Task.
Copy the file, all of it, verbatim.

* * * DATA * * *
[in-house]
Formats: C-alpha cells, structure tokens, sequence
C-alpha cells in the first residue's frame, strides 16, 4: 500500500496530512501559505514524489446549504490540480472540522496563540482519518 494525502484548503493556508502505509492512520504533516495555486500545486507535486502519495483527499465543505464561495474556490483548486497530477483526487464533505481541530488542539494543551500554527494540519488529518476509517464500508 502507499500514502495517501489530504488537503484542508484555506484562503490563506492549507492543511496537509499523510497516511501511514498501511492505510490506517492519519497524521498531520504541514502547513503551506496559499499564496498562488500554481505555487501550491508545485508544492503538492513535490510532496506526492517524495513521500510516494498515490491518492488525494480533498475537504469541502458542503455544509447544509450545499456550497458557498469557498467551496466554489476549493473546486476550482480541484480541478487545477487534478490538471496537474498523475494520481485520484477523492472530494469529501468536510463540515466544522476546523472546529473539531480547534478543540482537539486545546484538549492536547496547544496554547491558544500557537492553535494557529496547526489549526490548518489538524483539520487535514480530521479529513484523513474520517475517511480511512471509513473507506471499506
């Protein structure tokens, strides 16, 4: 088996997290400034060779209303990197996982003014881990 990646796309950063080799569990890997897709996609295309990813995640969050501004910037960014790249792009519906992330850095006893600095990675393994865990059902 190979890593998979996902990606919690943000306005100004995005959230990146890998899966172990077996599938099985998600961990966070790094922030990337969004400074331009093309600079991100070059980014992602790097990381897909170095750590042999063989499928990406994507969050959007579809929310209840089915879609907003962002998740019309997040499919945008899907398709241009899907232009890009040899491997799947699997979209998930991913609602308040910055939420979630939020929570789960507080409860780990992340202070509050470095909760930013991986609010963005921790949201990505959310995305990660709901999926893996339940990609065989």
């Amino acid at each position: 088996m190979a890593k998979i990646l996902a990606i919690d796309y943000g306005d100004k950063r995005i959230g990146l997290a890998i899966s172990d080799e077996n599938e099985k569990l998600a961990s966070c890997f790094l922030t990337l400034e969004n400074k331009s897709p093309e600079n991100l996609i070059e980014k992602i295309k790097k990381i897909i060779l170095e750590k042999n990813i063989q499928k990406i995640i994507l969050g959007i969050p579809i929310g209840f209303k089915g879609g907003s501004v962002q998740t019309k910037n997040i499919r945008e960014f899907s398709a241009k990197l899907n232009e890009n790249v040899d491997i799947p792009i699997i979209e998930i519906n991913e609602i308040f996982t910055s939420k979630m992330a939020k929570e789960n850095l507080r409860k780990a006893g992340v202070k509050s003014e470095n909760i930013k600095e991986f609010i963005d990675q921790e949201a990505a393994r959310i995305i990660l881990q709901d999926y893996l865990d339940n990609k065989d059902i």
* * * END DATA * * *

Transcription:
[in-house]
Formats: C-alpha cells, structure tokens, sequence
C-alpha cells in the first residue's frame, strides 16, 4: 500500500496530512501559505514524489446549504490540480472540522496563540482519518 494525502484548503493556508502505509492512520504533516495555486500545486507535486502519495483527499465543505464561495474556490483548486497530477483526487464533505481541530488542539494543551500554527494540519488529518476509517464500508 502507499500514502495517501489530504488537503484542508484555506484562503490563506492549507492543511496537509499523510497516511501511514498501511492505510490506517492519519497524521498531520504541514502547513503551506496559499499564496498562488500554481505555487501550491508545485508544492503538492513535490510532496506526492517524495513521500510516494498515490491518492488525494480533498475537504469541502458542503455544509447544509450545499456550497458557498469557498467551496466554489476549493473546486476550482480541484480541478487545477487534478490538471496537474498523475494520481485520484477523492472530494469529501468536510463540515466544522476546523472546529473539531480547534478543540482537539486545546484538549492536547496547544496554547491558544500557537492553535494557529496547526489549526490548518489538524483539520487535514480530521479529513484523513474520517475517511480511512471509513473507506471499506
């Protein structure tokens, strides 16, 4: 088996997290400034060779209303990197996982003014881990 990646796309950063080799569990890997897709996609295309990813995640969050501004910037960014790249792009519906992330850095006893600095990675393994865990059902 190979890593998979996902990606919690943000306005100004995005959230990146890998899966172990077996599938099985998600961990966070790094922030990337969004400074331009093309600079991100070059980014992602790097990381897909170095750590042999063989499928990406994507969050959007579809929310209840089915879609907003962002998740019309997040499919945008899907398709241009899907232009890009040899491997799947699997979209998930991913609602308040910055939420979630939020929570789960507080409860780990992340202070509050470095909760930013991986609010963005921790949201990505959310995305990660709901999926893996339940990609065989």
């Amino acid at each position: 088996m190979a890593k998979i990646l996902a990606i919690d796309y943000g306005d100004k950063r995005i959230g990146l997290a890998i899966s172990d080799e077996n599938e099985k569990l998600a961990s966070c890997f790094l922030t990337l400034e969004n400074k331009s897709p093309e600079n991100l996609i070059e980014k992602i295309k790097k990381i897909i060779l170095e750590k042999n990813i063989q499928k990406i995640i994507l969050g959007i969050p579809i929310g209840f209303k089915g879609g907003s501004v962002q998740t019309k910037n997040i499919r945008e960014f899907s398709a241009k990197l899907n232009e890009n790249v040899d491997i799947p792009i699997i979209e998930i519906n991913e609602i308040f996982t910055s939420k979630m992330a939020k929570e789960n850095l507080r409860k780990a006893g992340v202070k509050s003014e470095n909760i930013k600095e991986f609010i963005d990675q921790e949201a990505a393994r959310i995305i990660l881990q709901d999926y893996l865990d339940n990609k065989d059902i």